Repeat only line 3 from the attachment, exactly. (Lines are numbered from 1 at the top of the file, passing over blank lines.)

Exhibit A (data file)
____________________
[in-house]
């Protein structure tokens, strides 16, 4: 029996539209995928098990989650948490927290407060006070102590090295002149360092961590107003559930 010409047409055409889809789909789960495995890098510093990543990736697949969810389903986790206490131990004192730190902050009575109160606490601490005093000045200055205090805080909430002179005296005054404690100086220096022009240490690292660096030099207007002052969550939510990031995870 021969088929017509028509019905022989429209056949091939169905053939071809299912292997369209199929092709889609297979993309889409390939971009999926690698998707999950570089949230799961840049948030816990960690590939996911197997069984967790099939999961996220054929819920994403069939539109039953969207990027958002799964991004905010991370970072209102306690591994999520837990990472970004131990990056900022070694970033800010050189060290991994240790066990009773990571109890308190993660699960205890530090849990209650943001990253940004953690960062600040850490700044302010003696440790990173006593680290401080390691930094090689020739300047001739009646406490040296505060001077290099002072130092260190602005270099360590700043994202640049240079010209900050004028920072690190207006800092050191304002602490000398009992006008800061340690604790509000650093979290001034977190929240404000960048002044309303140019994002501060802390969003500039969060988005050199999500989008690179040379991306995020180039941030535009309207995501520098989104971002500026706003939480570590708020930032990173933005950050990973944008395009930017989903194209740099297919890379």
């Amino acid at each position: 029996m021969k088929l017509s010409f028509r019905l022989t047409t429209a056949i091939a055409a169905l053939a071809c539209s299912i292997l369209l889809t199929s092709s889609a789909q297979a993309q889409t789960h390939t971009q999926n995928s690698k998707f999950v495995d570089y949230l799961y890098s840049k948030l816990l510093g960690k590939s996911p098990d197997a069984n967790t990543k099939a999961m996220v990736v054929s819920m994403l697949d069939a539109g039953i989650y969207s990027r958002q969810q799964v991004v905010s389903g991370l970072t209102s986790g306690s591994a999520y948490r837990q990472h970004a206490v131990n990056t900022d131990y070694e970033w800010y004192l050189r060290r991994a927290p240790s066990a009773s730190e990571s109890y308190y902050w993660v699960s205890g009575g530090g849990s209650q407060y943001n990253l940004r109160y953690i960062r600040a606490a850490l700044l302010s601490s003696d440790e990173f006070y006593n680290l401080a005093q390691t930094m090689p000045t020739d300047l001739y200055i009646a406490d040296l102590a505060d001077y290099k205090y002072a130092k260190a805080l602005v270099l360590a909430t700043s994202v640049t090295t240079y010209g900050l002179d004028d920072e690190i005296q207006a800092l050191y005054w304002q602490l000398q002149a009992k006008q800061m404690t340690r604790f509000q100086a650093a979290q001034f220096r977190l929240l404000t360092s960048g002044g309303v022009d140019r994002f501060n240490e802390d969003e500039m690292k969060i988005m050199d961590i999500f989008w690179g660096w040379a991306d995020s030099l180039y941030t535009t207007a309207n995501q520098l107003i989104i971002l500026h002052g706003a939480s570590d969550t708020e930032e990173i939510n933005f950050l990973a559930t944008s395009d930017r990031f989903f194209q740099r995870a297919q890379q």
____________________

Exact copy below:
């Amino acid at each position: 029996m021969k088929l017509s010409f028509r019905l022989t047409t429209a056949i091939a055409a169905l053939a071809c539209s299912i292997l369209l889809t199929s092709s889609a789909q297979a993309q889409t789960h390939t971009q999926n995928s690698k998707f999950v495995d570089y949230l799961y890098s840049k948030l816990l510093g960690k590939s996911p098990d197997a069984n967790t990543k099939a999961m996220v990736v054929s819920m994403l697949d069939a539109g039953i989650y969207s990027r958002q969810q799964v991004v905010s389903g991370l970072t209102s986790g306690s591994a999520y948490r837990q990472h970004a206490v131990n990056t900022d131990y070694e970033w800010y004192l050189r060290r991994a927290p240790s066990a009773s730190e990571s109890y308190y902050w993660v699960s205890g009575g530090g849990s209650q407060y943001n990253l940004r109160y953690i960062r600040a606490a850490l700044l302010s601490s003696d440790e990173f006070y006593n680290l401080a005093q390691t930094m090689p000045t020739d300047l001739y200055i009646a406490d040296l102590a505060d001077y290099k205090y002072a130092k260190a805080l602005v270099l360590a909430t700043s994202v640049t090295t240079y010209g900050l002179d004028d920072e690190i005296q207006a800092l050191y005054w304002q602490l000398q002149a009992k006008q800061m404690t340690r604790f509000q100086a650093a979290q001034f220096r977190l929240l404000t360092s960048g002044g309303v022009d140019r994002f501060n240490e802390d969003e500039m690292k969060i988005m050199d961590i999500f989008w690179g660096w040379a991306d995020s030099l180039y941030t535009t207007a309207n995501q520098l107003i989104i971002l500026h002052g706003a939480s570590d969550t708020e930032e990173i939510n933005f950050l990973a559930t944008s395009d930017r990031f989903f194209q740099r995870a297919q890379q």